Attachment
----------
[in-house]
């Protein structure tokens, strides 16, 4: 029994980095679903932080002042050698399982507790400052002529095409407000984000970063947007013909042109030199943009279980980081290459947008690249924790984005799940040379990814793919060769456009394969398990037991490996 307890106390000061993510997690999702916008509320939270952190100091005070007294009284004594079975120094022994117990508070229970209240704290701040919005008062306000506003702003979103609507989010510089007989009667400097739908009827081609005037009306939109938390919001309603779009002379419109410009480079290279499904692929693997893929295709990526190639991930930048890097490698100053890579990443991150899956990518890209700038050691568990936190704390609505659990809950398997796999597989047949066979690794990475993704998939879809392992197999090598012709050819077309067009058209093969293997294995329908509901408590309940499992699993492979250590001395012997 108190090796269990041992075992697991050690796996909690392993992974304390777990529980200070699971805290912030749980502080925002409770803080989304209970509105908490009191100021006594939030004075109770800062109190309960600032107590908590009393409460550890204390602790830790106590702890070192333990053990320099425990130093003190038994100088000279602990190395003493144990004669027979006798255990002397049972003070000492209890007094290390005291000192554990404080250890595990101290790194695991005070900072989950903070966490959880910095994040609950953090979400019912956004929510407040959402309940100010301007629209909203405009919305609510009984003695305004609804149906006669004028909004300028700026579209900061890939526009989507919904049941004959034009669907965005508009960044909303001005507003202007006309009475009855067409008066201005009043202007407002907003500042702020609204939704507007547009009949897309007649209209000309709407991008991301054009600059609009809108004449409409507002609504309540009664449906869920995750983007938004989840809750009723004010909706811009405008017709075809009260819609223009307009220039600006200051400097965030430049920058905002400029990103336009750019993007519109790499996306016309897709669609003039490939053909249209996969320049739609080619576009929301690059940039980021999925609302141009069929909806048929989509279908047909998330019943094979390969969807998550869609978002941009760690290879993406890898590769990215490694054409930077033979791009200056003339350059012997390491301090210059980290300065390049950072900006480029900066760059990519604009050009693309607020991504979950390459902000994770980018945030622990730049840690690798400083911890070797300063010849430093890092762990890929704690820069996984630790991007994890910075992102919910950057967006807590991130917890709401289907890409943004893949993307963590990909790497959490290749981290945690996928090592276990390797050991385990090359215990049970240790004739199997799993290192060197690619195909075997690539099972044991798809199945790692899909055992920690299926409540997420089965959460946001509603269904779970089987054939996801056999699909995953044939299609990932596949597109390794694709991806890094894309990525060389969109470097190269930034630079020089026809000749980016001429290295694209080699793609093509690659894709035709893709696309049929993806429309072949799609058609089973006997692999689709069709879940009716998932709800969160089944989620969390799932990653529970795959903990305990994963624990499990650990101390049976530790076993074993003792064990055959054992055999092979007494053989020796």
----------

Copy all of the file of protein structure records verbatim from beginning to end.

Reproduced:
[in-house]
């Protein structure tokens, strides 16, 4: 029994980095679903932080002042050698399982507790400052002529095409407000984000970063947007013909042109030199943009279980980081290459947008690249924790984005799940040379990814793919060769456009394969398990037991490996 307890106390000061993510997690999702916008509320939270952190100091005070007294009284004594079975120094022994117990508070229970209240704290701040919005008062306000506003702003979103609507989010510089007989009667400097739908009827081609005037009306939109938390919001309603779009002379419109410009480079290279499904692929693997893929295709990526190639991930930048890097490698100053890579990443991150899956990518890209700038050691568990936190704390609505659990809950398997796999597989047949066979690794990475993704998939879809392992197999090598012709050819077309067009058209093969293997294995329908509901408590309940499992699993492979250590001395012997 108190090796269990041992075992697991050690796996909690392993992974304390777990529980200070699971805290912030749980502080925002409770803080989304209970509105908490009191100021006594939030004075109770800062109190309960600032107590908590009393409460550890204390602790830790106590702890070192333990053990320099425990130093003190038994100088000279602990190395003493144990004669027979006798255990002397049972003070000492209890007094290390005291000192554990404080250890595990101290790194695991005070900072989950903070966490959880910095994040609950953090979400019912956004929510407040959402309940100010301007629209909203405009919305609510009984003695305004609804149906006669004028909004300028700026579209900061890939526009989507919904049941004959034009669907965005508009960044909303001005507003202007006309009475009855067409008066201005009043202007407002907003500042702020609204939704507007547009009949897309007649209209000309709407991008991301054009600059609009809108004449409409507002609504309540009664449906869920995750983007938004989840809750009723004010909706811009405008017709075809009260819609223009307009220039600006200051400097965030430049920058905002400029990103336009750019993007519109790499996306016309897709669609003039490939053909249209996969320049739609080619576009929301690059940039980021999925609302141009069929909806048929989509279908047909998330019943094979390969969807998550869609978002941009760690290879993406890898590769990215490694054409930077033979791009200056003339350059012997390491301090210059980290300065390049950072900006480029900066760059990519604009050009693309607020991504979950390459902000994770980018945030622990730049840690690798400083911890070797300063010849430093890092762990890929704690820069996984630790991007994890910075992102919910950057967006807590991130917890709401289907890409943004893949993307963590990909790497959490290749981290945690996928090592276990390797050991385990090359215990049970240790004739199997799993290192060197690619195909075997690539099972044991798809199945790692899909055992920690299926409540997420089965959460946001509603269904779970089987054939996801056999699909995953044939299609990932596949597109390794694709991806890094894309990525060389969109470097190269930034630079020089026809000749980016001429290295694209080699793609093509690659894709035709893709696309049929993806429309072949799609058609089973006997692999689709069709879940009716998932709800969160089944989620969390799932990653529970795959903990305990994963624990499990650990101390049976530790076993074993003792064990055959054992055999092979007494053989020796």